For those of you who don’t know, two countries claim to be China in the world, the People’s Republic of China (Mainland China) and the Republic of China (Taiwan). To make matters worse, neither recognizes the other, and they both claim the same territory. After World War II, the communist PRC (People’s Republic of China) established control on the mainland and declared itself to be the official successor to the ROC (Republic of China). Unfortunately, the ROC stuck around. This ignited a Chinese Civil War, forcing the defeated ROC into exile on Taiwan.
While one out of these 750 islands, reefs, and atolls located in the South China Sea is inhabitable, several nations have staked claims, including both China, Taiwan, and Vietnam. The main reason for this conflict is that the islands have numerous oil and natural gas reserves as well as excellent commercial fishing. They’re also in the middle of busy commercial fishing lanes with almost three hundred ships passing through every day.
You might be wondering at this point, “Why haven’t they gotten to Northern Ireland, yet?” Well, technically Northern Ireland isn’t in a territorial dispute, at least, not any longer. The dispute was resolved by the Good Friday Agreement in 1998, and Ireland altered its constitution thus removing its claim to the six counties in question.
Abkhazia and South Ossetia
These two breakaway republics have been battling Georgia (the country…not the state) over their independence for nearly a century. With almost non-stop violence in the region, many times they rely on their closest ally, Russia, for military support. As of today the only countries in the world that recognise them as sovereign states are Russia, Venezuela, Nicaragua, and several Pacific islands.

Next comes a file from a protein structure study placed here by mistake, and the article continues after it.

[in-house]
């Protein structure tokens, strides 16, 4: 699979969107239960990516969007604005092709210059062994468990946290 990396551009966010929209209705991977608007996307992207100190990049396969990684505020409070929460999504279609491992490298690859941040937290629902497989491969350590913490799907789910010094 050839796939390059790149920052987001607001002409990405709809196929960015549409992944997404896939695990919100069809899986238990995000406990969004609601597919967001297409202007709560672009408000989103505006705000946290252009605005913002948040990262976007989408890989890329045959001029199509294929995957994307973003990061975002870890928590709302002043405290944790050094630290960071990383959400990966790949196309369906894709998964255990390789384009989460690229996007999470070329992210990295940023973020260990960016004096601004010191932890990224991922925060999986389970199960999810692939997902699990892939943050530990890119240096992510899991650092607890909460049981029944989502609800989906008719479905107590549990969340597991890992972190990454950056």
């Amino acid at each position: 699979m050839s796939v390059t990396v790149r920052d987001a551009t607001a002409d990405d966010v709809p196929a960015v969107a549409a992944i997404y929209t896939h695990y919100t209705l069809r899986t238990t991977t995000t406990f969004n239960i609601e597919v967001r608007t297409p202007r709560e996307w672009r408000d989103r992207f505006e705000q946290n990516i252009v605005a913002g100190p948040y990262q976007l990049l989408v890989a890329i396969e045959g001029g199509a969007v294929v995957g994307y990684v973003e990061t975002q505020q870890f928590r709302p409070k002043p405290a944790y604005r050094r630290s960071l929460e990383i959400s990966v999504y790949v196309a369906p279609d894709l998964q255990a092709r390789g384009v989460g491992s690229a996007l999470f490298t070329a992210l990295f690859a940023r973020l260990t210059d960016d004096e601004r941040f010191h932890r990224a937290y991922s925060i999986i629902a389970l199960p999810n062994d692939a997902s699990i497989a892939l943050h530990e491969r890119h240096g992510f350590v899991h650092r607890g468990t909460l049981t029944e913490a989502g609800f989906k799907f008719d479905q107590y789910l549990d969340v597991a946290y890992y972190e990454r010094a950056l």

The Kashmir region between India and Pakistan is technically divided between three global powers – India in the south, Pakistan in the northwest, and China in the northeast (acquired from Pakistan). The problem is that neither India nor Pakistan are willing to recognize the other’s claims. After numerous wars, the land is still in dispute.
Surprised? Probably not. In what has possibly been the most fought over, contended for, and volatile region of the world for thousands of years, this land has gone back and forth between various powers over the centuries. Moreover, in recent history, the conflict has shown no signs of slowing down. After the state of Israel was created in 1947, almost every country in the region attacked it. Although the Arab-Israeli War ended after a year, the violence hasn’t, and several more wars have occurred since then.